Dot Schwarz explains why Parrots need to fly.
Parrots are distinguished from most other creatures by the complicated and renewable structure of their feathers.
Like hair, fur and nails, feathers can re-grow if not irremediably damaged, but what is not always realised is that flight development in baby birds is essential for their mental development. If they are prevented from learning to fly they will not develop their full mental capacity.
Steve Hartman, a noted American breeder writes: “Learning to fly well is the most complicated and important task a Parrot can learn … will make a Parrot healthier, more active, more coordinated, and better able to see. Flying helps with language development, higher intelligence, self-confidence, self-esteem and ultimately makes a very social companion”.
Vets and experts’ views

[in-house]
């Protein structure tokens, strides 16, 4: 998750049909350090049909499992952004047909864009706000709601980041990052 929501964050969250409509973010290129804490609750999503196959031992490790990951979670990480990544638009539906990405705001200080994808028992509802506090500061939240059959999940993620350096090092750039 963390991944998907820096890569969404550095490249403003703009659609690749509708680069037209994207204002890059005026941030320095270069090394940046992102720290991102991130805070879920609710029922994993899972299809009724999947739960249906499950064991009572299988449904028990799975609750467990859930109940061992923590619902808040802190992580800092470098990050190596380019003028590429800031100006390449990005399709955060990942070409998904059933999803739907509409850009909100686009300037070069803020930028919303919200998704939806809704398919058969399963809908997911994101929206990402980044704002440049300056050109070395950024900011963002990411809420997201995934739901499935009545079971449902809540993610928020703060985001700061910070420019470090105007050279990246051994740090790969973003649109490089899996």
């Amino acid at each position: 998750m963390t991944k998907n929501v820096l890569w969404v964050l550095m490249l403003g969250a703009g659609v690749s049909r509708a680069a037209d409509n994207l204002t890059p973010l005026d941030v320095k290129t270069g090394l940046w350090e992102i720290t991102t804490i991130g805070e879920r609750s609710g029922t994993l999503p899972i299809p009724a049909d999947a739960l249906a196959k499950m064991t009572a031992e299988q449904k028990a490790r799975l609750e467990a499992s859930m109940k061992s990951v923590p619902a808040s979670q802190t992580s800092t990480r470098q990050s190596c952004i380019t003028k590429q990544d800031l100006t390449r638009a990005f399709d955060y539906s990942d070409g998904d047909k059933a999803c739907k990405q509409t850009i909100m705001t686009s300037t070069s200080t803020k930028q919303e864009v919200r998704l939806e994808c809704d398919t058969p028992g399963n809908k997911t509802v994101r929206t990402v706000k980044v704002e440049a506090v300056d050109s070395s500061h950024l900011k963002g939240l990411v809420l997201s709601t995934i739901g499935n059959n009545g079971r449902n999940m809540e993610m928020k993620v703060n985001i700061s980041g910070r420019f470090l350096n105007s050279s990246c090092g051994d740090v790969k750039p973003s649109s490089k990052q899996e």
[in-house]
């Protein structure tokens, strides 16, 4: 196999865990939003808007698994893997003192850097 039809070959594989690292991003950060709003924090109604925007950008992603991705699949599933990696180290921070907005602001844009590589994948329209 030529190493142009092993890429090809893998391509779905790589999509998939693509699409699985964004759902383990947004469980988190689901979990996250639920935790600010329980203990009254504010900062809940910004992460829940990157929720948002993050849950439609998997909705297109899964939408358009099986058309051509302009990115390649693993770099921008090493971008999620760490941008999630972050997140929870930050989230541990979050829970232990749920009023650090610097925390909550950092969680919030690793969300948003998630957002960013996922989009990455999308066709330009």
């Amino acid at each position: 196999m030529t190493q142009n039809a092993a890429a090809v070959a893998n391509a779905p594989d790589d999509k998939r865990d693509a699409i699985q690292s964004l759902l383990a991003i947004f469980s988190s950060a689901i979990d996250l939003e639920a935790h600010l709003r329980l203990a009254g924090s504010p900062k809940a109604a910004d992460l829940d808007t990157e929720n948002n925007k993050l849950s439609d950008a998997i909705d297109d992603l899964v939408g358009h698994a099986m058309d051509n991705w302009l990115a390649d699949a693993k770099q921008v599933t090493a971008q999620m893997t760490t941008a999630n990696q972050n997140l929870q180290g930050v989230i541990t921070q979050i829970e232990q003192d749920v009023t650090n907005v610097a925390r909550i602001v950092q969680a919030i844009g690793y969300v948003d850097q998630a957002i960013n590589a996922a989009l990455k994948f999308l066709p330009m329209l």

The doyenne of UK Parrot experts, Rosemary Low, has written: “In my view wing clipping is not only the equivalent of mutilation and a form of psychological abuse, but it is often carried out in order that a human can dominate a Parrot.”
Vets often accept wing clipping, although most veterinary surgeons do not routinely suggest it. They hold a spectrum of views from firmly against to mildly in favour. An experienced practitioner like Alan Jones lays down guidelines and writes:
“Wing clipping in pet birds always has been and always will be a controversial issue amongst bird-keepers and even avian veterinarians. As an avian veterinary practitioner for a good many years I have seen many problems associated with the practice, such as chewing of the cut quills leading to prolonged plucking; fear responses; injuries to the breast bone; bleeding and damaged wing tips and feathers, etc.
However, most of these problems are the result of inappropriate clipping, by which I include: too many or the wrong feathers cut; clipping when the bird is too young; or clipping too harshly. I have seen too many cases of young birds, barely weaned and certainly never having learned properly how to take off, land and manoeuvre, savagely clipped before sale because ‘we always do it to help tame the bird’. Sadly, I have also seen many appalling clips carried out by members of my own profession.”